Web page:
Researchers identify the protective factors that predict good mental health outcomes in adolescents with a parent with depression.
Depression is a common mental health issue in Australia, affecting an estimated one million adults every year. The causes of depression are not entirely known but genetics are thought to play a role.
It’s known that children of parents with depression are at three to four times increased risk of developing the condition compared to their peers.
Mental health issues that develop in childhood often persist into adulthood so it’s important to try to prevent the condition from developing as early as possible.
While kids of parents with mental health issues are more likely to develop a condition, it’s not inevitable, and there are many adolescents who have high levels of mental health resilience and avoid mental illness.
Researchers investigated what protective factors predict good mental health outcomes in high-risk adolescents with parents with mental illness.
The study involved children aged 9 – 17 years who were biologically related to, and lived with, a parent with depression.
They were assessed three times over a four year period with researchers measuring various factors including risk exposure, mental health of the children and family, social, cognitive and health behaviour protective factors.
The protective factors measured included;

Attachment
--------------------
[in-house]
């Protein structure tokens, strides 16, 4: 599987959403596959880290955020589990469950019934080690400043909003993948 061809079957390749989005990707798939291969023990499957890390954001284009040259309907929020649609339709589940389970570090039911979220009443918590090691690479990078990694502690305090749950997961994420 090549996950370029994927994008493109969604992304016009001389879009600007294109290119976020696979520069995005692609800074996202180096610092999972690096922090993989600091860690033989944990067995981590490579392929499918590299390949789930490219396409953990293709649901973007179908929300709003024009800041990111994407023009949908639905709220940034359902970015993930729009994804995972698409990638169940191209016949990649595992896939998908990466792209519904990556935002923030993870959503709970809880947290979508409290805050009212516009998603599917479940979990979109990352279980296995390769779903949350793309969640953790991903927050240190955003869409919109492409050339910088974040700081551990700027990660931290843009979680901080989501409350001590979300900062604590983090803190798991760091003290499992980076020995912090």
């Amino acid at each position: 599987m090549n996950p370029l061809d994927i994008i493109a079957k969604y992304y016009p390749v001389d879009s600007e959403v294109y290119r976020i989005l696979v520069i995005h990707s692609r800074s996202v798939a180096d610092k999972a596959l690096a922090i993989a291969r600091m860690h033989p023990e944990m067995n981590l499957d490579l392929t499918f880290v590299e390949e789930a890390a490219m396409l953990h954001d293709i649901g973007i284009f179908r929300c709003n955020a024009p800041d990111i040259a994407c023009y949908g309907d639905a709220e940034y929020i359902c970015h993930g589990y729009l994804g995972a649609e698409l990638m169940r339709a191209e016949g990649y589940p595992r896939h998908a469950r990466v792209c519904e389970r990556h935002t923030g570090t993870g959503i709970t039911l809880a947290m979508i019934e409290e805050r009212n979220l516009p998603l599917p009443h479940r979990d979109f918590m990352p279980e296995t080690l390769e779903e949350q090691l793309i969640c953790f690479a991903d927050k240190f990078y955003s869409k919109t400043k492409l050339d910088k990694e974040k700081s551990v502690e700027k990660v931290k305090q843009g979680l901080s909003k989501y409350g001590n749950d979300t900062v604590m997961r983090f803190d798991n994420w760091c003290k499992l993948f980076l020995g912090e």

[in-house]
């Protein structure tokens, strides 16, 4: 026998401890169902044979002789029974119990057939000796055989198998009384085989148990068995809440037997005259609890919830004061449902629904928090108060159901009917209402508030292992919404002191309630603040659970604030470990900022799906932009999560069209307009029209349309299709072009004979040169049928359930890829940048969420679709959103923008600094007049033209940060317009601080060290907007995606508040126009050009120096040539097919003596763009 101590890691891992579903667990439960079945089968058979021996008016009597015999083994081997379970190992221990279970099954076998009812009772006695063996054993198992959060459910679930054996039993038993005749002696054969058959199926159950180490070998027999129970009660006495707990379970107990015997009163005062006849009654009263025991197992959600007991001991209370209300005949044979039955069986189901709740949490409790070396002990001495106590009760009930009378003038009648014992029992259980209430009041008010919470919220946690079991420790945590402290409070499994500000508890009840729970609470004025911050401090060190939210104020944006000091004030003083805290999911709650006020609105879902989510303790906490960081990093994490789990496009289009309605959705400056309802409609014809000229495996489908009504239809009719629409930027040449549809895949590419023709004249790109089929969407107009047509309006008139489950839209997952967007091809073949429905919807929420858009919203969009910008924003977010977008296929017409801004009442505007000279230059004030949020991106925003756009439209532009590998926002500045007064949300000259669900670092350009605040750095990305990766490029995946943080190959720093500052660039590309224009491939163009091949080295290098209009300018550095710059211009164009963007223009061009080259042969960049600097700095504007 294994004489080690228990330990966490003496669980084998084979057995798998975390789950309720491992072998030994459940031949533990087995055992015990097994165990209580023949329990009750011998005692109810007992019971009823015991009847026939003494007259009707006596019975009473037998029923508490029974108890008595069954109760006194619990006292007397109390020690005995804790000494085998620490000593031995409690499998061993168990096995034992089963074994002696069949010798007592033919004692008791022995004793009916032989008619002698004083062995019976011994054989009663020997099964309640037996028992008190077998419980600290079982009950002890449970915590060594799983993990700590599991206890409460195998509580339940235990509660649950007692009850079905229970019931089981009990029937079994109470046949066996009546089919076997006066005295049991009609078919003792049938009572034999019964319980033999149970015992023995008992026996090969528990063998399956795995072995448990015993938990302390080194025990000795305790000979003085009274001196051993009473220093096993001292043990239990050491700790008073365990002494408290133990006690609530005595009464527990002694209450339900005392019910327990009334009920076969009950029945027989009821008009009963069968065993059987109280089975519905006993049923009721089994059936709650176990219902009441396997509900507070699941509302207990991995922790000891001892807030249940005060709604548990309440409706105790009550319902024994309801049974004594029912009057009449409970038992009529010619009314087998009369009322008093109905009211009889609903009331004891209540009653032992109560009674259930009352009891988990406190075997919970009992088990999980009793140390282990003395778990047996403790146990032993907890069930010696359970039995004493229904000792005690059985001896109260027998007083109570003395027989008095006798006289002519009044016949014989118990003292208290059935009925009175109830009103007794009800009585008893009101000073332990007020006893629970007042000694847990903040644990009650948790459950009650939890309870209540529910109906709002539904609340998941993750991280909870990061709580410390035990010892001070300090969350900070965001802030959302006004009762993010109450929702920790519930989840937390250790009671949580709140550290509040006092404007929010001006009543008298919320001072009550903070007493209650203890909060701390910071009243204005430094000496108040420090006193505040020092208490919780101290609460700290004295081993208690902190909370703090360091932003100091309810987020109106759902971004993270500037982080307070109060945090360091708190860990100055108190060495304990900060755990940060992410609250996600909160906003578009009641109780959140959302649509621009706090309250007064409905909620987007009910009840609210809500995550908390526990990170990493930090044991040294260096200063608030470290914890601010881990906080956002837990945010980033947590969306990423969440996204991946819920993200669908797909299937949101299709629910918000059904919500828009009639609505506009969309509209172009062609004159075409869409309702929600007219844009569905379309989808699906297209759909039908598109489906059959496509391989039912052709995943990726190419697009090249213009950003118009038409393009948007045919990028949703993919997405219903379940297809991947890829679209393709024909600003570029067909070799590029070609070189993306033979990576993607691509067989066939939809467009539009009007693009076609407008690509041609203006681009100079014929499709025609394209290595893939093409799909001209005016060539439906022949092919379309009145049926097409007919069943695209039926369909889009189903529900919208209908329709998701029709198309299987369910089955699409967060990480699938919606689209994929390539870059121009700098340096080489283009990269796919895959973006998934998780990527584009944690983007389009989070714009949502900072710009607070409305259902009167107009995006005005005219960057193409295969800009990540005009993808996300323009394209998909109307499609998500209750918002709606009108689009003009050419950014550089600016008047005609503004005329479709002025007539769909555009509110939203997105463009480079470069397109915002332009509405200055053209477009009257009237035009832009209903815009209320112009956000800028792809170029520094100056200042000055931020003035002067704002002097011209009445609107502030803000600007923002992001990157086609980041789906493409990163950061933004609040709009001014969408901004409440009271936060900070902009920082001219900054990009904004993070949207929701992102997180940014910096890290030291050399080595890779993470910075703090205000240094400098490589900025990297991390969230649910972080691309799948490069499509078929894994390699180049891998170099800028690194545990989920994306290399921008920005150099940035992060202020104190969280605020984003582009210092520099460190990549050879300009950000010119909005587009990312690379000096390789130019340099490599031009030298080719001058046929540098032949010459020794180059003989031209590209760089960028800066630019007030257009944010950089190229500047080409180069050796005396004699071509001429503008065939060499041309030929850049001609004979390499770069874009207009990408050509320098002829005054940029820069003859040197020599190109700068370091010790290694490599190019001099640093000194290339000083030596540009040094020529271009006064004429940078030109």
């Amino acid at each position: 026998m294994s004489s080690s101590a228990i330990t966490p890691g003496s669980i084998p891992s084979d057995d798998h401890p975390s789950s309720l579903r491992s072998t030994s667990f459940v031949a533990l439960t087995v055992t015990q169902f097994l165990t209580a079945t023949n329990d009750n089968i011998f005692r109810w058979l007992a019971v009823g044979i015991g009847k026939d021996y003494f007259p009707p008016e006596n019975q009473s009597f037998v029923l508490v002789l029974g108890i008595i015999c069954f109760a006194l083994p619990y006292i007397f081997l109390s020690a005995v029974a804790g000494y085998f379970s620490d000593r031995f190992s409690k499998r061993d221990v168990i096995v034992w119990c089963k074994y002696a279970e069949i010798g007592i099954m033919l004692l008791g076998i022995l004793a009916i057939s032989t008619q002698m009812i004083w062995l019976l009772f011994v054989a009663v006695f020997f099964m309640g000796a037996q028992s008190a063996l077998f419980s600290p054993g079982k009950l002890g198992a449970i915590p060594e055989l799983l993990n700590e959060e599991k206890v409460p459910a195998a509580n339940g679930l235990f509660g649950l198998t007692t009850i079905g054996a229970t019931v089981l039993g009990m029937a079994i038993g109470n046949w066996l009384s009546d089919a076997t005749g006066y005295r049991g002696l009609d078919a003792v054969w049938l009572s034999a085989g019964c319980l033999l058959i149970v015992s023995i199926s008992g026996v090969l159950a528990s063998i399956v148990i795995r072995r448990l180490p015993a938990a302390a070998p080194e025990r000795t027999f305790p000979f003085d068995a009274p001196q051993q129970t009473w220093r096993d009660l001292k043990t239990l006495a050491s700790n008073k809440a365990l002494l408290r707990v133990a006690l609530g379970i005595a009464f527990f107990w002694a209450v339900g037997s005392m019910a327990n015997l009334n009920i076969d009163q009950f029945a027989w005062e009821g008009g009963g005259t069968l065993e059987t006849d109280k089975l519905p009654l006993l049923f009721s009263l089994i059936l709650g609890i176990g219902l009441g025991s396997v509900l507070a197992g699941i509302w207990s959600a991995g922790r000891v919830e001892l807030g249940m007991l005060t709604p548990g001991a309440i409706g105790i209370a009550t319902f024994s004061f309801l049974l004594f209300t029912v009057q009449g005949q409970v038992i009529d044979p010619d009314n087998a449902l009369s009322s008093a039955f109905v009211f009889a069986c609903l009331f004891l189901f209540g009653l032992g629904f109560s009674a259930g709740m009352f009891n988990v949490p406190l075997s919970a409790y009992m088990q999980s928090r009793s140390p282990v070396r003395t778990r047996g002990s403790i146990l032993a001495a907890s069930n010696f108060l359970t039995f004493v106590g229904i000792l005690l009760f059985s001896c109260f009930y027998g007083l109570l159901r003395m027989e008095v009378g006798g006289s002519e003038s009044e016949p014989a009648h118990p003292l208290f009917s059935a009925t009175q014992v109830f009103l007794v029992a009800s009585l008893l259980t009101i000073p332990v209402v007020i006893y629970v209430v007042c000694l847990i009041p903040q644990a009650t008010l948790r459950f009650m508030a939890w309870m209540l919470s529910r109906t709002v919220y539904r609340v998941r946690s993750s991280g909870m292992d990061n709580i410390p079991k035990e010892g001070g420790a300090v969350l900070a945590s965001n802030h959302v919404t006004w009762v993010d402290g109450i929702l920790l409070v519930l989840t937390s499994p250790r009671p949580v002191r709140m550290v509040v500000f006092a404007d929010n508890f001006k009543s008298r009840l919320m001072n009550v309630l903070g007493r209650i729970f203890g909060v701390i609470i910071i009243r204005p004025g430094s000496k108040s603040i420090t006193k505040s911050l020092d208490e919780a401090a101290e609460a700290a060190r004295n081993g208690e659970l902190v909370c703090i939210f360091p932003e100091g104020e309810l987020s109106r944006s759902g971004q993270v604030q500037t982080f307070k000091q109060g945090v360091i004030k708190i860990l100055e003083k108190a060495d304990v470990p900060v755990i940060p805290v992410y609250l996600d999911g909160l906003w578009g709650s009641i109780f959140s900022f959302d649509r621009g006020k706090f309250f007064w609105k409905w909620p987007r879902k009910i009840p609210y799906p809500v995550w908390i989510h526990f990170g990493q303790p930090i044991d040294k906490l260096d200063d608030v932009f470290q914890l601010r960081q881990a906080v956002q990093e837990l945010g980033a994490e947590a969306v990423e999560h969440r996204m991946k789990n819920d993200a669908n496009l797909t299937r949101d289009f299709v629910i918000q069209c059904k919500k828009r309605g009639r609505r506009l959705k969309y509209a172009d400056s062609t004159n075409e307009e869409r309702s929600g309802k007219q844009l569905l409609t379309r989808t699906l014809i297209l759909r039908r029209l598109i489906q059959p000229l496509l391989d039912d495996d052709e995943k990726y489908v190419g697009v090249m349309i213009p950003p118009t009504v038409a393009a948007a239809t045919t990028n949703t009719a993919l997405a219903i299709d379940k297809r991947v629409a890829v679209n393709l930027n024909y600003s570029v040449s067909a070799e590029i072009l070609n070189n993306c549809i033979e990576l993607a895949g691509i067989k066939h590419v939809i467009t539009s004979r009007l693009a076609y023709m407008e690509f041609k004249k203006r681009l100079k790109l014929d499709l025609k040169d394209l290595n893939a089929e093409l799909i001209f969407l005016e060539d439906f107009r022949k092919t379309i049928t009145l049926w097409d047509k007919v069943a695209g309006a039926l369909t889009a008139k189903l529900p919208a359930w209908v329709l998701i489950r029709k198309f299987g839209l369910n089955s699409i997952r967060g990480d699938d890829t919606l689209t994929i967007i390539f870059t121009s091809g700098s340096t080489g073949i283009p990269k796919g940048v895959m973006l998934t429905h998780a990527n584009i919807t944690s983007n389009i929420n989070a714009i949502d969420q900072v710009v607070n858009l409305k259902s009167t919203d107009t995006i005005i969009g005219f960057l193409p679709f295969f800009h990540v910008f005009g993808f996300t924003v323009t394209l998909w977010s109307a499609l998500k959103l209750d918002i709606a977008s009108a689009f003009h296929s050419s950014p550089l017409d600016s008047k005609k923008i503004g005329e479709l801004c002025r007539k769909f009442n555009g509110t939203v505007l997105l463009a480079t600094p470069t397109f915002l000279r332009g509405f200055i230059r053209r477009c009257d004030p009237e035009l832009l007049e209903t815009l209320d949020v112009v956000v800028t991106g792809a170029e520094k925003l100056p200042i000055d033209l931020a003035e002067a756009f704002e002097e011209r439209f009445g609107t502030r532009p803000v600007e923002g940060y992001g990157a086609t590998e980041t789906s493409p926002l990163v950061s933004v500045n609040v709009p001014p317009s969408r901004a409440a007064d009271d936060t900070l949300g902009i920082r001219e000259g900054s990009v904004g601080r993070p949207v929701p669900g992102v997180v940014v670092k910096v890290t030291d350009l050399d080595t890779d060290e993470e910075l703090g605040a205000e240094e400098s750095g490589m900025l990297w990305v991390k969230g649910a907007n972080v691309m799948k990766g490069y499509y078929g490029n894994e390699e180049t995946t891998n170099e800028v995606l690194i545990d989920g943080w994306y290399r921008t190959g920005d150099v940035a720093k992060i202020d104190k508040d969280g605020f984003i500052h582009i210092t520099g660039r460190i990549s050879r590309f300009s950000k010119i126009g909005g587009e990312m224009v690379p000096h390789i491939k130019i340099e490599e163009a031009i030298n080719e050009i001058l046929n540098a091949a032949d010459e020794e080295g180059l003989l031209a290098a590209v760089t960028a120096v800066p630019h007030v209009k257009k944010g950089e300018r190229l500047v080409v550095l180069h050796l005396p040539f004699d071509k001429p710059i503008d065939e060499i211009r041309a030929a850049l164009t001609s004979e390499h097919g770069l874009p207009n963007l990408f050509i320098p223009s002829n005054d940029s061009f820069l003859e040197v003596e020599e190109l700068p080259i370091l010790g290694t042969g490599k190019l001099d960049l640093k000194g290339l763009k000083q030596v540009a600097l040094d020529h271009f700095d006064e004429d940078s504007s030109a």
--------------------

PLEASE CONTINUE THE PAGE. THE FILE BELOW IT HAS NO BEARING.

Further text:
- good-quality relationships with the parent with depression
- support provided by other family members and friends
- adolescents’ ability to deal successfully with difficult situations.
The results found that around one fifth of adolescents in the study had good mental health across the three stages of assessment.
There were various protective factors identified amongst this group including;
- positive expressed emotion from the parent with depression
- support from the parent without depression
- good quality social relationships
- a belief in their ability to deal with adversity
- getting regular exercise
The more protective factors the children had, the better the outcome.
This study shows that while kids with parents with mental illness are at increased risk, development of a condition is not inevitable. There are simple ways to promote good mental health outcomes in this high-risk group.
Ensuring that there is positive reinforcement from family members, encouraging socialisation and good friendships, and instilling a sense of self-efficacy in adolescents are all protective actions.
If you are feeling depressed or suicidal call Lifeline on 13 11 14 for 24 hour support that is free and confidential.